Are natural sugars better?
Wellness enthusiasts promote the health benefits of ‘real food’ that is as close to nature as possible. When it comes to added sugars “natural” sugars are seen as healthier than refined cane sugar. Maple syrup and honey are recommended over cane sugar, and fruit syrups are used in order to make ‘no added cane sugar’ claims on foods, but are they better for you than regular cane sugar?
Maple syrup is the sweet sap from certain varieties of maple tree which is simply heated to remove some moisture. Canada is the maple syrup capital of the world and its indigenous peoples prized its natural sweet hit. Maple syrup is very natural but expensive and has a distinct maple flavour that is not desirable in all cooking applications.
Honey is produced by bees after collecting pollen from flowers and was highly sought after by early hunter-gatherers, including the Australian Aboriginals. Honey is composed of a mixture of fructose and glucose with the proportion varying according to the flowers the bees visit, and thus the glycemic index (GI) varies; the higher the fructose level, the lower the GI. Honey – especially strongly flavoured varieties - also contains some antioxidants, however honey is not recommended for infants due to the risk of botulism.
Concentrated fruit syrups are used to sweeten products in food manufacturing and home cooking and have a long history of traditional use in various cuisines including date syrup and pomegranate molasses in the Middle East, and grape syrup in India and ancient Rome. Apple and pear concentrates are commonly used to sweeten food products today and are made by reducing apple juice with heat.
As you can see by the table below, the sugar components in ‘natural sugars’ are the same as those in cane sugar, and the calories (kilojoules) are very similar. There may be a little more phytochemicals in the darker coloured ones and although these may convey health benefits, the amounts are very small. Some ‘natural’ sugars are less sweet so you need to add a little more when compared to sucrose. The GI of the sucrose alternative varies widely, although the less refined products – including the low GI sucrose - tend to be lower, however these are usually consumed as an ingredient within the context of a meal or snack and the glycemic response of the whole meal is most important.
The World Health Organisation’s (WHO) Nutrition Guidance Expert Advisory Group (NUGAG) regards all added sugars – natural or otherwise – as equivalent “free sugars”. They say, “Free sugars include monosaccharides and disaccharides added to foods and beverages by the manufacturer, cook or consumer, and sugars naturally present in honey, syrups, fruit juices and fruit juice concentrates”.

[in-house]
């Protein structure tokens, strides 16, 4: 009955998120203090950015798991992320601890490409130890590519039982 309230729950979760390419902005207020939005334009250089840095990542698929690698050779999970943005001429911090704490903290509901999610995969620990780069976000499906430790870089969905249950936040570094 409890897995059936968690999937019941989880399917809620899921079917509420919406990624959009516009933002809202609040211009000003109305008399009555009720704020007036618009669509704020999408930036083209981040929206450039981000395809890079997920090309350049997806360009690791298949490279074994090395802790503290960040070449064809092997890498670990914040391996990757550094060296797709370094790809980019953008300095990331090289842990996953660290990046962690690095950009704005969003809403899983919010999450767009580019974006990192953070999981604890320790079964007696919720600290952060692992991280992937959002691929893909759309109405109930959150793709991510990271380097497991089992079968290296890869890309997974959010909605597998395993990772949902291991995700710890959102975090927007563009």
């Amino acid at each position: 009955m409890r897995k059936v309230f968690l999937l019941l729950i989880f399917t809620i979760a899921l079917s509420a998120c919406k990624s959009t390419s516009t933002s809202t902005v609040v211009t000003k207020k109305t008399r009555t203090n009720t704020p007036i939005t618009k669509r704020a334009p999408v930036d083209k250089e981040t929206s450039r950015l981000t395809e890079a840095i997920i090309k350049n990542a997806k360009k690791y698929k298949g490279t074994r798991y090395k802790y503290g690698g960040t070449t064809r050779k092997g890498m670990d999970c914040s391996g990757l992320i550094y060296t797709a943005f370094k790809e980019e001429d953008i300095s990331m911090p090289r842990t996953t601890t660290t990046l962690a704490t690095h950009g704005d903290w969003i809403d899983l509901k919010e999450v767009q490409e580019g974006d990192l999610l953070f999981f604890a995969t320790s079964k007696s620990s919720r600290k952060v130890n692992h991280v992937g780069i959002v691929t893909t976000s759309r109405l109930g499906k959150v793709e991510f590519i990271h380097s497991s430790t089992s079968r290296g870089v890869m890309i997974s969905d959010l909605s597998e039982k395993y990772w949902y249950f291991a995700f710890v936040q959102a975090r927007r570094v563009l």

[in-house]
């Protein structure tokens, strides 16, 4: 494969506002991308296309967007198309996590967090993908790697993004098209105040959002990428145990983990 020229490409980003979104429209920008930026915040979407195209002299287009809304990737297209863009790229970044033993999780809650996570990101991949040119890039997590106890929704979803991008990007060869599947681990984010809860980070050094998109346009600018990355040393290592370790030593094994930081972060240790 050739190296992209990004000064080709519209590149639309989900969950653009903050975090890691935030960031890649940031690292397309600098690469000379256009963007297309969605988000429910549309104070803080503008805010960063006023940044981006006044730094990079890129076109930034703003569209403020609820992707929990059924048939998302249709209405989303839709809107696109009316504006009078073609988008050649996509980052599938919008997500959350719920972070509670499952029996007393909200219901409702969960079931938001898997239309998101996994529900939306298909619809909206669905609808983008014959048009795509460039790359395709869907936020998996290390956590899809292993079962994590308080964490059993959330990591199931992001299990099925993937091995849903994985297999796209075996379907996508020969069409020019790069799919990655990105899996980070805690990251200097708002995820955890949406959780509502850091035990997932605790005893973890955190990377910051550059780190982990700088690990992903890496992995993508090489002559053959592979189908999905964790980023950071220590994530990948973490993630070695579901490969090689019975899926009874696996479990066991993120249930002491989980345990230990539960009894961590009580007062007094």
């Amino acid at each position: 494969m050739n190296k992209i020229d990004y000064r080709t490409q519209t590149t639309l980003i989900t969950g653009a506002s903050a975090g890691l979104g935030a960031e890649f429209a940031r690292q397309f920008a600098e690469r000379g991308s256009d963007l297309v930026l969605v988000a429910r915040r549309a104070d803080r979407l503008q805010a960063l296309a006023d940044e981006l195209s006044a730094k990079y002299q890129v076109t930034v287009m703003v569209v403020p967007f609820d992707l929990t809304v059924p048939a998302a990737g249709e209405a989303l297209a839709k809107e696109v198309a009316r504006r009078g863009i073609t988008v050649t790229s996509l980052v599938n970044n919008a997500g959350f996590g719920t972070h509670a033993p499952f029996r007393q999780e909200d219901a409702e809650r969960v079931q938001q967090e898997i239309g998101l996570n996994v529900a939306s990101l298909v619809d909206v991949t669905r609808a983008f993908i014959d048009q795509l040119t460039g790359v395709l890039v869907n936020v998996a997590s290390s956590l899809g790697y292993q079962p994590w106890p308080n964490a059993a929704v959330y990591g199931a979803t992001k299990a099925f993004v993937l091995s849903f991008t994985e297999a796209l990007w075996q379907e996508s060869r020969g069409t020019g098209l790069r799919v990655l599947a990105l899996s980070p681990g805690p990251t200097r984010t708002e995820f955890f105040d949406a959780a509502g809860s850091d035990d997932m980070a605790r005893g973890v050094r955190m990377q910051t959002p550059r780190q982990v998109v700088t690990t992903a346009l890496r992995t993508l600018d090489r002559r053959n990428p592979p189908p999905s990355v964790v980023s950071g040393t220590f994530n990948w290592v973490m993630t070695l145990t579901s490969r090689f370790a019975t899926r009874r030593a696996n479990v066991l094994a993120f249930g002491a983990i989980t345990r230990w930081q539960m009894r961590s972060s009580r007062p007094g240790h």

While the health impact of natural or refined sugars are very similar, some food manufacturers use misleading claims on packaging such as ‘no added cane sugar’ or ‘no added fructose’ to suggest their product is better. From an energy content perspective, they probably aren’t. The FSANZ Food Standards Code requires food labelled “low sugar” must not contain more than 5g sugars per 100g for solid food or 2.5g per 100ml liquid, and food labelled as “no added sugar” cannot contain any added sugars or fruit or juice concentrates.
Whether added sugars are more ‘natural’ or refined, they’re still sugars and have a similar nutrition and health impact.
Nutritional Comparison of different sugars
|Sugar||Source||Main components||Glycemic Index||Kilojules (calories) per teaspoon (5ml/4g)||Sweetness compared to sucrose|
|Sucrose||Sugar cane||Glucose, fructose||65||67 (16)||Standard|
|LoGIcane||Sugar cane, less refined & higher antioxidants and minerals||Glucose, fructose||50||67 (16)||Same|
|Maple syrup||Maple tree||Sucrose, glucose, fructose||54||67 (16)||90%|
|Honey||Flower pollen||Fructose, glucose, sucrose||32-87||80 (23)||Same to 50% sweeter|
|Date syrup||Dates||Glucose, fructose, sucrose||Not tested but dates are 39-45||67 (16)||Less sweet|
|Grape Syrup||Grape juice||Glucose, fructose||Not tested but Grape nectar is 52||67 (16)||10% sweeter|
|Pomegranate molasses||Pomegranate||Glucose and fructose||Not tested but juice is 53||42 (10)||Much less|
|*Apple syrup||Apple||Fructose, sucrose and Glucose||Not tested but juice is 37-44||80 (19)||Less|
Table modified from data in The Ultimate Guide to Sugars and Sweeteners and used with permission.
*Apple syrup is Freshfields brand
Further reading: The Ultimate Guide to Sugars and Sweeteners by Alan Barclay, Philippa Sandall and Claudia Shwide-Slavin. http://www.dietitianconnection.com/component/content/article/51-products/books/2714-the-ultimate-guide-to-sugars-and-sweeteners